Of course — knowing what I know as I was involved in building the largest brain bank in the world — I am aware of our limits. For example, comparing the brains of those who would jump in order to sue to commit suicide, to those who fell accidentally, I understand what our brain’s biochemistry does as well. Different surroundings and topics influence our behavior. The question is, to what extent we can actively influence our state of mind and our emotions.

It’s the reason why there are so many unhappy people worldwide. And why the concept of materialism within the globalization is influencing people: they look for happiness in material goods, in the outer world without sinking and deep diving into themselves. That’s something I can help with, but people have to do it — and find it — themselves. Because, if you don’t like yourself, if you don’t love yourself, why would somebody love you if you don’t have anything to give? That’s something people don’t always understand.

When I was very young, my first playmates weren’t children, they were my parents’ professors. And one of the things I learned from them very early on, is that if you can’t you can explain something to a completely illiterate person, then you don’t have the slightest idea what you’re talking about yourself.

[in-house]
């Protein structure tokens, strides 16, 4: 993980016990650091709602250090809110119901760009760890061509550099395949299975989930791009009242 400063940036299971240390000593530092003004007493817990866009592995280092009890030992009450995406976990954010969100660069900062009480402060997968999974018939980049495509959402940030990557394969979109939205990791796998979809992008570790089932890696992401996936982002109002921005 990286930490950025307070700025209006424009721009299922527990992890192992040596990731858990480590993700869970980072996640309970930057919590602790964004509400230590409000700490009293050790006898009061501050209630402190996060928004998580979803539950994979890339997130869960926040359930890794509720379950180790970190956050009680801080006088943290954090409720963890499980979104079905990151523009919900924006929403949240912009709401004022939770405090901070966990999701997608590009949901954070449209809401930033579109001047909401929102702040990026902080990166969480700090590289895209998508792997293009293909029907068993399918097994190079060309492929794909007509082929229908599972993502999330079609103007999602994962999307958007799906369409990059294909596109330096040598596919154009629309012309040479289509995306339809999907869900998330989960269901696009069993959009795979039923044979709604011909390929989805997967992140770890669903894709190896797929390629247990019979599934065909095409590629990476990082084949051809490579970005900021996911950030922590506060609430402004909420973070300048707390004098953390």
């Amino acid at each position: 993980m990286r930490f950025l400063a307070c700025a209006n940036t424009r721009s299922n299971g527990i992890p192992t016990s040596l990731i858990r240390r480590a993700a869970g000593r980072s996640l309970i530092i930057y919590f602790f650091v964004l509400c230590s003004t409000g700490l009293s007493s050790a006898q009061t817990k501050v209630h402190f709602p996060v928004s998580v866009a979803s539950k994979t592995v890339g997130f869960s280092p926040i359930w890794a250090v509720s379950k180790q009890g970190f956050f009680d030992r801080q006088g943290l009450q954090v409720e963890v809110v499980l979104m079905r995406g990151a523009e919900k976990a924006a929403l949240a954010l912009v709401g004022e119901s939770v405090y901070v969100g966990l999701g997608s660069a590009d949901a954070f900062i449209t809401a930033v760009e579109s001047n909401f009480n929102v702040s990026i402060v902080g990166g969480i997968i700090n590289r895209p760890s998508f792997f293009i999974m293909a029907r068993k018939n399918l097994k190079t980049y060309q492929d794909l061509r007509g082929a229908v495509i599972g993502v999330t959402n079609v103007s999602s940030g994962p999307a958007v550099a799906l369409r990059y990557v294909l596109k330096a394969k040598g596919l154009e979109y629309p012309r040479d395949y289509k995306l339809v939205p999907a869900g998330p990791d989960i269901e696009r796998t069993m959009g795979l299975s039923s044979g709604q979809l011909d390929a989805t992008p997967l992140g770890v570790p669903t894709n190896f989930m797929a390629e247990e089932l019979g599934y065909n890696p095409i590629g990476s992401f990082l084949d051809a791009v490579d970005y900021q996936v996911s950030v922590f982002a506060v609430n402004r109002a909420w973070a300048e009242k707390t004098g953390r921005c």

I was the president of the Doctors Association, so I had over 4500 doctors around me. A lot of them tried to hide their ignorance within Latin phrases, they were hoping that it would get them respect. But it doesn’t happen, because people want to understand what you’re saying in very plain language.

I was a professor of wellbeing theory at the postgraduate level at university. One of my colleagues mentioned they decided to give me the subject, because I enjoy living. Wellbeing is, first of all, an individual feeling of balance. And that’s the balance that I was mentioning earlier. Without that balance, we are insecure, even being physically out of balance. In order to maintain that balance, we need to recognize that we have to oppose the gravity mediocrities. You need to be actively focused on who you are, who you want to be, where you want to go. And to be ready to do it yourself with or without support from others.

When you achieve something more or less by accident, you are lost. You should know where you’re going, and that you’ll have to rely on yourself in getting there. Then, whatever you achieve, you’ll get this psychological success, which means more self respect, which means more self confidence or more motivation. And that’s something that people don’t understand. Motivation is not like a gas selenium, go to the gas station and say, give me 10 bucks for all the gasoline motivation.